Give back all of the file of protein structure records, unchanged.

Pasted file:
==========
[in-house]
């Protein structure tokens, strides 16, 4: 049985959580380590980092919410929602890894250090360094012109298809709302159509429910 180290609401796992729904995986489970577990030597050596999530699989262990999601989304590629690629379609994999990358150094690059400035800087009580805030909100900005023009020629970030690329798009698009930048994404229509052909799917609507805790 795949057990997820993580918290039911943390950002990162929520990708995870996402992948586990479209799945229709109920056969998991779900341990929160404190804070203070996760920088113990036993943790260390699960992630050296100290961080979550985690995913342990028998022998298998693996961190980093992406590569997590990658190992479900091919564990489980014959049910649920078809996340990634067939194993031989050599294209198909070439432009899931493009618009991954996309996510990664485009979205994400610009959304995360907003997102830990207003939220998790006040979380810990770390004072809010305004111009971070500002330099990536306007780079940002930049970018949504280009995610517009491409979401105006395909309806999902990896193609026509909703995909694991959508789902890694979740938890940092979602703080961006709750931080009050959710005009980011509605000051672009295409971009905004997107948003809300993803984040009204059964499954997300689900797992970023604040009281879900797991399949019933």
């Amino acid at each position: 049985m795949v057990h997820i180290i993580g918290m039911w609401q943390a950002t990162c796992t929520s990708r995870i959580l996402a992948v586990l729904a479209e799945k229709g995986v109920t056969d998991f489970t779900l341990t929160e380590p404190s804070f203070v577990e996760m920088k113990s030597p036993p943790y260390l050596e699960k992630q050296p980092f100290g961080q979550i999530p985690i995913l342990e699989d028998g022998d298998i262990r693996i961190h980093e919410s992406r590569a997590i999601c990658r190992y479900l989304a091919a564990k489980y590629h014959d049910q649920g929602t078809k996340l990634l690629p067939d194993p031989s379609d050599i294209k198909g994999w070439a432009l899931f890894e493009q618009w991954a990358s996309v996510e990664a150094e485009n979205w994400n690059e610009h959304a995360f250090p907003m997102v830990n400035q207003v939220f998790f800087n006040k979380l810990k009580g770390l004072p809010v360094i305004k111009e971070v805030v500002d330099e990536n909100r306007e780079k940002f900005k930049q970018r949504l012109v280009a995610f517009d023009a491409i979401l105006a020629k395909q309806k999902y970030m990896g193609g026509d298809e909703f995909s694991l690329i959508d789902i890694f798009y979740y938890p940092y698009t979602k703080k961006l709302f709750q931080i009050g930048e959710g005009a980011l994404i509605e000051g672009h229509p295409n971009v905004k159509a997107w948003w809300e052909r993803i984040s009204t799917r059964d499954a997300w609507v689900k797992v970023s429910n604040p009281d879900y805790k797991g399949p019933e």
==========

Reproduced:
[in-house]
């Protein structure tokens, strides 16, 4: 049985959580380590980092919410929602890894250090360094012109298809709302159509429910 180290609401796992729904995986489970577990030597050596999530699989262990999601989304590629690629379609994999990358150094690059400035800087009580805030909100900005023009020629970030690329798009698009930048994404229509052909799917609507805790 795949057990997820993580918290039911943390950002990162929520990708995870996402992948586990479209799945229709109920056969998991779900341990929160404190804070203070996760920088113990036993943790260390699960992630050296100290961080979550985690995913342990028998022998298998693996961190980093992406590569997590990658190992479900091919564990489980014959049910649920078809996340990634067939194993031989050599294209198909070439432009899931493009618009991954996309996510990664485009979205994400610009959304995360907003997102830990207003939220998790006040979380810990770390004072809010305004111009971070500002330099990536306007780079940002930049970018949504280009995610517009491409979401105006395909309806999902990896193609026509909703995909694991959508789902890694979740938890940092979602703080961006709750931080009050959710005009980011509605000051672009295409971009905004997107948003809300993803984040009204059964499954997300689900797992970023604040009281879900797991399949019933």
């Amino acid at each position: 049985m795949v057990h997820i180290i993580g918290m039911w609401q943390a950002t990162c796992t929520s990708r995870i959580l996402a992948v586990l729904a479209e799945k229709g995986v109920t056969d998991f489970t779900l341990t929160e380590p404190s804070f203070v577990e996760m920088k113990s030597p036993p943790y260390l050596e699960k992630q050296p980092f100290g961080q979550i999530p985690i995913l342990e699989d028998g022998d298998i262990r693996i961190h980093e919410s992406r590569a997590i999601c990658r190992y479900l989304a091919a564990k489980y590629h014959d049910q649920g929602t078809k996340l990634l690629p067939d194993p031989s379609d050599i294209k198909g994999w070439a432009l899931f890894e493009q618009w991954a990358s996309v996510e990664a150094e485009n979205w994400n690059e610009h959304a995360f250090p907003m997102v830990n400035q207003v939220f998790f800087n006040k979380l810990k009580g770390l004072p809010v360094i305004k111009e971070v805030v500002d330099e990536n909100r306007e780079k940002f900005k930049q970018r949504l012109v280009a995610f517009d023009a491409i979401l105006a020629k395909q309806k999902y970030m990896g193609g026509d298809e909703f995909s694991l690329i959508d789902i890694f798009y979740y938890p940092y698009t979602k703080k961006l709302f709750q931080i009050g930048e959710g005009a980011l994404i509605e000051g672009h229509p295409n971009v905004k159509a997107w948003w809300e052909r993803i984040s009204t799917r059964d499954a997300w609507v689900k797992v970023s429910n604040p009281d879900y805790k797991g399949p019933e």